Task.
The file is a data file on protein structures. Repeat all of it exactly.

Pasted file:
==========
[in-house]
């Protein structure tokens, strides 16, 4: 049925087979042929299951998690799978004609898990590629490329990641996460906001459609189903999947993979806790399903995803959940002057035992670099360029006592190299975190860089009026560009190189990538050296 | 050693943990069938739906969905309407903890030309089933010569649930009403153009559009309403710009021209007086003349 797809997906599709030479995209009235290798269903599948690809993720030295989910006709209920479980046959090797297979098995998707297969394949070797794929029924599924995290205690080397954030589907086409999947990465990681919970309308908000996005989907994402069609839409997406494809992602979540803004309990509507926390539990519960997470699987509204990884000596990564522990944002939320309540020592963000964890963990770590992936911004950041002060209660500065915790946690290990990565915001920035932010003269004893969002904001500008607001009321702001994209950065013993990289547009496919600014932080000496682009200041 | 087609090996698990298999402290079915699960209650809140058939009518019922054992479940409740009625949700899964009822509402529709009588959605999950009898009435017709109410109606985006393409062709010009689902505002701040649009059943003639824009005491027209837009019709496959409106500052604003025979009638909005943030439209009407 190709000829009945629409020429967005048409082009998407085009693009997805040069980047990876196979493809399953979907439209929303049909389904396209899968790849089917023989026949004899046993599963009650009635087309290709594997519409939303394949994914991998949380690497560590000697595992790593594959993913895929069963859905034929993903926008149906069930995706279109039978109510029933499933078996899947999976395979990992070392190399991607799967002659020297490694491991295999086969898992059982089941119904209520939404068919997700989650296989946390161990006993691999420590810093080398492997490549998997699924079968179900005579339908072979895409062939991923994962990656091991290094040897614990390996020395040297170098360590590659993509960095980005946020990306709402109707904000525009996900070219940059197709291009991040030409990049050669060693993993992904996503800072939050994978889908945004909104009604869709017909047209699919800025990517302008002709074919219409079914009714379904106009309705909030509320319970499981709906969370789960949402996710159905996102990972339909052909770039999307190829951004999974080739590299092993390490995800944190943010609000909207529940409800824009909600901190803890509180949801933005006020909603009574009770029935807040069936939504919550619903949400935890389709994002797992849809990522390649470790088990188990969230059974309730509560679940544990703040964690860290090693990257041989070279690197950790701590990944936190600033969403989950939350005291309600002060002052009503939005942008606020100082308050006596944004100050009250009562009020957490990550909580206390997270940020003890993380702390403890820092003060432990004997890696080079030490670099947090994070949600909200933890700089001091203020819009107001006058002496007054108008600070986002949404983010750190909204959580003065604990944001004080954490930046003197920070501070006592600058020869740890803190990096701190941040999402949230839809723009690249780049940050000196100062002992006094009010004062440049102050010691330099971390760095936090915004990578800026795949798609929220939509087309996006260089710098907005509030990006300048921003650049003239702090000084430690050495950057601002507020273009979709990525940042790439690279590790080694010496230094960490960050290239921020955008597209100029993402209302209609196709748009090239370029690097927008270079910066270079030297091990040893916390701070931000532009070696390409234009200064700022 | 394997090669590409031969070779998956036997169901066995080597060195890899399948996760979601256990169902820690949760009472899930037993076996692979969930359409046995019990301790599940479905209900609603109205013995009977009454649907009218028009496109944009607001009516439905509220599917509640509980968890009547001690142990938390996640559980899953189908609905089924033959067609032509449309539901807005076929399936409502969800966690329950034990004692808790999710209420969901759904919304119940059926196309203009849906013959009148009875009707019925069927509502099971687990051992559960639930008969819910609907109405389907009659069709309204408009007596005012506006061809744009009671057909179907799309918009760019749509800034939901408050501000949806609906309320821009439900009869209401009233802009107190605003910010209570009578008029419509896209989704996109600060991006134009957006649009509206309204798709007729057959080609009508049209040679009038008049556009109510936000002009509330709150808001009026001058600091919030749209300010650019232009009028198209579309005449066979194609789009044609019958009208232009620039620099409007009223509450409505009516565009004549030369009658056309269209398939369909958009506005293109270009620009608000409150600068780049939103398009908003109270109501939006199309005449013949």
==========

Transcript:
[in-house]
């Protein structure tokens, strides 16, 4: 049925087979042929299951998690799978004609898990590629490329990641996460906001459609189903999947993979806790399903995803959940002057035992670099360029006592190299975190860089009026560009190189990538050296 | 050693943990069938739906969905309407903890030309089933010569649930009403153009559009309403710009021209007086003349 797809997906599709030479995209009235290798269903599948690809993720030295989910006709209920479980046959090797297979098995998707297969394949070797794929029924599924995290205690080397954030589907086409999947990465990681919970309308908000996005989907994402069609839409997406494809992602979540803004309990509507926390539990519960997470699987509204990884000596990564522990944002939320309540020592963000964890963990770590992936911004950041002060209660500065915790946690290990990565915001920035932010003269004893969002904001500008607001009321702001994209950065013993990289547009496919600014932080000496682009200041 | 087609090996698990298999402290079915699960209650809140058939009518019922054992479940409740009625949700899964009822509402529709009588959605999950009898009435017709109410109606985006393409062709010009689902505002701040649009059943003639824009005491027209837009019709496959409106500052604003025979009638909005943030439209009407 190709000829009945629409020429967005048409082009998407085009693009997805040069980047990876196979493809399953979907439209929303049909389904396209899968790849089917023989026949004899046993599963009650009635087309290709594997519409939303394949994914991998949380690497560590000697595992790593594959993913895929069963859905034929993903926008149906069930995706279109039978109510029933499933078996899947999976395979990992070392190399991607799967002659020297490694491991295999086969898992059982089941119904209520939404068919997700989650296989946390161990006993691999420590810093080398492997490549998997699924079968179900005579339908072979895409062939991923994962990656091991290094040897614990390996020395040297170098360590590659993509960095980005946020990306709402109707904000525009996900070219940059197709291009991040030409990049050669060693993993992904996503800072939050994978889908945004909104009604869709017909047209699919800025990517302008002709074919219409079914009714379904106009309705909030509320319970499981709906969370789960949402996710159905996102990972339909052909770039999307190829951004999974080739590299092993390490995800944190943010609000909207529940409800824009909600901190803890509180949801933005006020909603009574009770029935807040069936939504919550619903949400935890389709994002797992849809990522390649470790088990188990969230059974309730509560679940544990703040964690860290090693990257041989070279690197950790701590990944936190600033969403989950939350005291309600002060002052009503939005942008606020100082308050006596944004100050009250009562009020957490990550909580206390997270940020003890993380702390403890820092003060432990004997890696080079030490670099947090994070949600909200933890700089001091203020819009107001006058002496007054108008600070986002949404983010750190909204959580003065604990944001004080954490930046003197920070501070006592600058020869740890803190990096701190941040999402949230839809723009690249780049940050000196100062002992006094009010004062440049102050010691330099971390760095936090915004990578800026795949798609929220939509087309996006260089710098907005509030990006300048921003650049003239702090000084430690050495950057601002507020273009979709990525940042790439690279590790080694010496230094960490960050290239921020955008597209100029993402209302209609196709748009090239370029690097927008270079910066270079030297091990040893916390701070931000532009070696390409234009200064700022 | 394997090669590409031969070779998956036997169901066995080597060195890899399948996760979601256990169902820690949760009472899930037993076996692979969930359409046995019990301790599940479905209900609603109205013995009977009454649907009218028009496109944009607001009516439905509220599917509640509980968890009547001690142990938390996640559980899953189908609905089924033959067609032509449309539901807005076929399936409502969800966690329950034990004692808790999710209420969901759904919304119940059926196309203009849906013959009148009875009707019925069927509502099971687990051992559960639930008969819910609907109405389907009659069709309204408009007596005012506006061809744009009671057909179907799309918009760019749509800034939901408050501000949806609906309320821009439900009869209401009233802009107190605003910010209570009578008029419509896209989704996109600060991006134009957006649009509206309204798709007729057959080609009508049209040679009038008049556009109510936000002009509330709150808001009026001058600091919030749209300010650019232009009028198209579309005449066979194609789009044609019958009208232009620039620099409007009223509450409505009516565009004549030369009658056309269209398939369909958009506005293109270009620009608000409150600068780049939103398009908003109270109501939006199309005449013949």